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lighten1

[lahyt-n] /ˈlaɪt n/
verb (used without object)
1.
to become lighter or less dark; brighten:
The sky lightened after the storm.
2.
to brighten or light up, as the eyes or features:
Her face lightened when she heard the good news.
3.
to flash as or like lightning (often used impersonally with it as subject):
It thundered and lightened for hours.
4.
Archaic. to shine, gleam, or be bright:
steel blades lightening in the sun.
verb (used with object)
5.
to give light to; illuminate:
A full moon lightened the road.
6.
to brighten (the eyes, features, etc.):
A large smile lightened his face.
7.
to make lighter or less dark:
Add white to lighten the paint.
8.
Obsolete. enlighten.
9.
Obsolete. to flash or emit like lightning (usually followed by out, forth, or down):
eyes that lightened forth implacable hatred.
Origin of lighten1
1300-1350
1300-50; Middle English lightnen; see light1, -en1
Related forms
lightener, noun

lighten2

[lahyt-n] /ˈlaɪt n/
verb (used with object)
1.
to make lighter in weight:
to lighten the load on a truck.
2.
to lessen the load of or upon:
to lighten a cargo ship.
3.
to make less burdensome or oppressive; alleviate; mitigate:
to lighten taxes; to lighten someone's cares.
4.
to cheer or gladden:
Such news lightens my heart.
verb (used without object)
5.
to become less severe, stringent, or harsh; ease up:
Border inspections have lightened recently.
6.
to become less heavy, cumbersome, burdensome, oppressive, etc.:
His worries seem to have lightened somewhat.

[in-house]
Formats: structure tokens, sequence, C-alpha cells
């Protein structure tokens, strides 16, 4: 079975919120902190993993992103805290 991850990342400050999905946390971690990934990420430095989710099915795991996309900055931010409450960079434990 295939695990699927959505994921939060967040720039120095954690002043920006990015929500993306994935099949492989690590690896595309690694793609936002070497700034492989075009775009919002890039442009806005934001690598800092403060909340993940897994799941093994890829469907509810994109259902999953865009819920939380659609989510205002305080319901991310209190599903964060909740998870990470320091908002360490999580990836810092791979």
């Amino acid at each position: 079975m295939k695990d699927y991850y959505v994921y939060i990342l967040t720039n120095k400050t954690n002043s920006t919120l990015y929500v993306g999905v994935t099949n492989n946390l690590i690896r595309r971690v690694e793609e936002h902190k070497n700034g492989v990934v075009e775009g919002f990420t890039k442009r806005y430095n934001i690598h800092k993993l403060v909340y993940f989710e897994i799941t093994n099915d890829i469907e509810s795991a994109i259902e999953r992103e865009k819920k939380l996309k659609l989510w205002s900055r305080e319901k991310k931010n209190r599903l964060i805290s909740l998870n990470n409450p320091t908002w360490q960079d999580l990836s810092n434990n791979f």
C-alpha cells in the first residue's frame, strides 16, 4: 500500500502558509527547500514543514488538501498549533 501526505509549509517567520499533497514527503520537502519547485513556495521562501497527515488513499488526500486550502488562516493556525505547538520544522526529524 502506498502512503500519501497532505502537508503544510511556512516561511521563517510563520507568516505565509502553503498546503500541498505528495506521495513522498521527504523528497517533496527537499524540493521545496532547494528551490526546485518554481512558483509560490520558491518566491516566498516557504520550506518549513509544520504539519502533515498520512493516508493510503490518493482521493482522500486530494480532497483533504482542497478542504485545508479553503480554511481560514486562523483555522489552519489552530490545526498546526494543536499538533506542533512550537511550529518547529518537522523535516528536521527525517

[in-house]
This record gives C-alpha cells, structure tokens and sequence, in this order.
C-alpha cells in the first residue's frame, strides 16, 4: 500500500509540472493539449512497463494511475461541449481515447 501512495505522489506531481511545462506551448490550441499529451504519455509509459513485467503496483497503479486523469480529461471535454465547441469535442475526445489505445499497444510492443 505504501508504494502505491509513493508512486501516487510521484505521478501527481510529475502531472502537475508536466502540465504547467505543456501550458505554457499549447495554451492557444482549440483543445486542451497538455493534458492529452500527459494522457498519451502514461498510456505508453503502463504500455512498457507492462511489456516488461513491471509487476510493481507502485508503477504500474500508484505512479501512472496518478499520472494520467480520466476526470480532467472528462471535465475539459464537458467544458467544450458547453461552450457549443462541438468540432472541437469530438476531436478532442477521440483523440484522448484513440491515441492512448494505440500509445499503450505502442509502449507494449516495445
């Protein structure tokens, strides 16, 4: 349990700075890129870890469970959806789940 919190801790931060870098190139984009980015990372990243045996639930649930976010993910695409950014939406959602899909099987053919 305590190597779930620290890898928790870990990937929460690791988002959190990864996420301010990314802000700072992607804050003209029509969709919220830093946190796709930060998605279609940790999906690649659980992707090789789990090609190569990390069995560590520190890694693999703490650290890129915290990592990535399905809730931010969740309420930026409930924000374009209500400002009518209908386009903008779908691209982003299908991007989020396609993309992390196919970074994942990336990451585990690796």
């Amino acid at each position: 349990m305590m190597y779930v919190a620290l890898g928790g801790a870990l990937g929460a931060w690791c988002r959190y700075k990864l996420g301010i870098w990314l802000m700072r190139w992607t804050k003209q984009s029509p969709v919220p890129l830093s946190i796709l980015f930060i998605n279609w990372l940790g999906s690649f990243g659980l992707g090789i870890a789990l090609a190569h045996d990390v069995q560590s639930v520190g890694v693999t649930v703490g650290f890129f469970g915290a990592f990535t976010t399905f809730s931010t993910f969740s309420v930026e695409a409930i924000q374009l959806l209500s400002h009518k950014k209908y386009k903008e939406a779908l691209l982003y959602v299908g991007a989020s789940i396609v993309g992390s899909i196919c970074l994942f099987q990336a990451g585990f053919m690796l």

7.
to become less gloomy; perk up:
People's spirits usually lighten when spring arrives.
Origin
1350-1400; Middle English lightnen; see light2, -en1
Synonyms
3. ease, lessen, reduce.
Antonyms
3. aggravate.
Dictionary.com Unabridged
Based on the Random House Dictionary, © Random House, Inc. 2018.
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Examples from the Web for lighten
Contemporary Examples
Historical Examples
  • But at that moment an inspiration came to lighten the gloom.

    The Bacillus of Beauty Harriet Stark
  • After a short consultation it was determined to lighten the ship.

    Ned Myers James Fenimore Cooper
  • Perhaps together we might lighten the weight of it a little.

    The Memorabilia Xenophon
  • He had done all that he could on the journey to lighten the labor of those attached to his own wagon.

  • That it might be able to lighten the burden of this self-imposed labour.

    The Hound From The North Ridgwell Cullum
British Dictionary definitions for lighten

lighten1

/ˈlaɪtən/
verb
1.
to become or make light
2.
(intransitive) to shine; glow
3.
(intransitive) (of lightning) to flash
4.
(transitive) an archaic word for enlighten

lighten2

/ˈlaɪtən/
verb
1.
to make or become less heavy
2.
to make or become less burdensome or oppressive; mitigate
3.
to make or become more cheerful or lively
Collins English Dictionary - Complete & Unabridged 2012 Digital Edition
© William Collins Sons & Co. Ltd. 1979, 1986 © HarperCollins
Publishers 1998, 2000, 2003, 2005, 2006, 2007, 2009, 2012
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Word Origin and History for lighten
v.1

"to make less heavy," figuratively "to make cheerful," mid-14c., from light (adj.1) + -en (1). Related: Lightened; lightening.

v.2

"shed light upon, illuminate, brighten," early 14c., from light (n.) -en (1). Meaning "to grow brighter" is late 14c. Of faces, expressions, etc., from 1795. Related: Lightened; lightening.

Online Etymology Dictionary, © 2010 Douglas Harper
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11
13
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